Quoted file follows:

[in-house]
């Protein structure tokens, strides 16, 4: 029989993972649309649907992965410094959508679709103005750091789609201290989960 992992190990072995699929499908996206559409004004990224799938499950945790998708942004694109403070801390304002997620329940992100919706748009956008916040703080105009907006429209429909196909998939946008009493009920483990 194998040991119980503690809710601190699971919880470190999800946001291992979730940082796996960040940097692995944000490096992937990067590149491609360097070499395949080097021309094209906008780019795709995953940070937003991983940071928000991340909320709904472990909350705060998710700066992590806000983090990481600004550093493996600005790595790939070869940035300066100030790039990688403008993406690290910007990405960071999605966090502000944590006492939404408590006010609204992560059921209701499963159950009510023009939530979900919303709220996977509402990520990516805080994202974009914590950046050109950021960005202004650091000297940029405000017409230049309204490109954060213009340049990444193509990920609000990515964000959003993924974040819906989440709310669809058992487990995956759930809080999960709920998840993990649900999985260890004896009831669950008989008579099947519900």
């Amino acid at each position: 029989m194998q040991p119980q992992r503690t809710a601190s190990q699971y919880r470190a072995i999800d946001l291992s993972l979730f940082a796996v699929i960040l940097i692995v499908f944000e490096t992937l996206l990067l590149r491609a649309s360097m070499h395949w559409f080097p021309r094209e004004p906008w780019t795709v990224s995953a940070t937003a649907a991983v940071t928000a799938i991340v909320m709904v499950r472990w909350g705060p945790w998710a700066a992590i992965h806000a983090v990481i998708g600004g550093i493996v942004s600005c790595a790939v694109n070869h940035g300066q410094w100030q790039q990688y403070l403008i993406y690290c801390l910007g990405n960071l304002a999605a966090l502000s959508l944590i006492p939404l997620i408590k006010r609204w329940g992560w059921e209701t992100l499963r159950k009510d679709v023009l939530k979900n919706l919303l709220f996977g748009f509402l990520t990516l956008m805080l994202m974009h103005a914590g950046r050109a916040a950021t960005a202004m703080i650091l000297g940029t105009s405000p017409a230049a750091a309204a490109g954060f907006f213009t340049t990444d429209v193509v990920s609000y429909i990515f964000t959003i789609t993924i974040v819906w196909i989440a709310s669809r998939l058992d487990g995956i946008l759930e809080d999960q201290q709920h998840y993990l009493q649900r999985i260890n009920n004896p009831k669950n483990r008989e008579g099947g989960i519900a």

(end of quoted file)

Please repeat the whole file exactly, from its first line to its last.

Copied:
[in-house]
């Protein structure tokens, strides 16, 4: 029989993972649309649907992965410094959508679709103005750091789609201290989960 992992190990072995699929499908996206559409004004990224799938499950945790998708942004694109403070801390304002997620329940992100919706748009956008916040703080105009907006429209429909196909998939946008009493009920483990 194998040991119980503690809710601190699971919880470190999800946001291992979730940082796996960040940097692995944000490096992937990067590149491609360097070499395949080097021309094209906008780019795709995953940070937003991983940071928000991340909320709904472990909350705060998710700066992590806000983090990481600004550093493996600005790595790939070869940035300066100030790039990688403008993406690290910007990405960071999605966090502000944590006492939404408590006010609204992560059921209701499963159950009510023009939530979900919303709220996977509402990520990516805080994202974009914590950046050109950021960005202004650091000297940029405000017409230049309204490109954060213009340049990444193509990920609000990515964000959003993924974040819906989440709310669809058992487990995956759930809080999960709920998840993990649900999985260890004896009831669950008989008579099947519900």
């Amino acid at each position: 029989m194998q040991p119980q992992r503690t809710a601190s190990q699971y919880r470190a072995i999800d946001l291992s993972l979730f940082a796996v699929i960040l940097i692995v499908f944000e490096t992937l996206l990067l590149r491609a649309s360097m070499h395949w559409f080097p021309r094209e004004p906008w780019t795709v990224s995953a940070t937003a649907a991983v940071t928000a799938i991340v909320m709904v499950r472990w909350g705060p945790w998710a700066a992590i992965h806000a983090v990481i998708g600004g550093i493996v942004s600005c790595a790939v694109n070869h940035g300066q410094w100030q790039q990688y403070l403008i993406y690290c801390l910007g990405n960071l304002a999605a966090l502000s959508l944590i006492p939404l997620i408590k006010r609204w329940g992560w059921e209701t992100l499963r159950k009510d679709v023009l939530k979900n919706l919303l709220f996977g748009f509402l990520t990516l956008m805080l994202m974009h103005a914590g950046r050109a916040a950021t960005a202004m703080i650091l000297g940029t105009s405000p017409a230049a750091a309204a490109g954060f907006f213009t340049t990444d429209v193509v990920s609000y429909i990515f964000t959003i789609t993924i974040v819906w196909i989440a709310s669809r998939l058992d487990g995956i946008l759930e809080d999960q201290q709920h998840y993990l009493q649900r999985i260890n009920n004896p009831k669950n483990r008989e008579g099947g989960i519900a």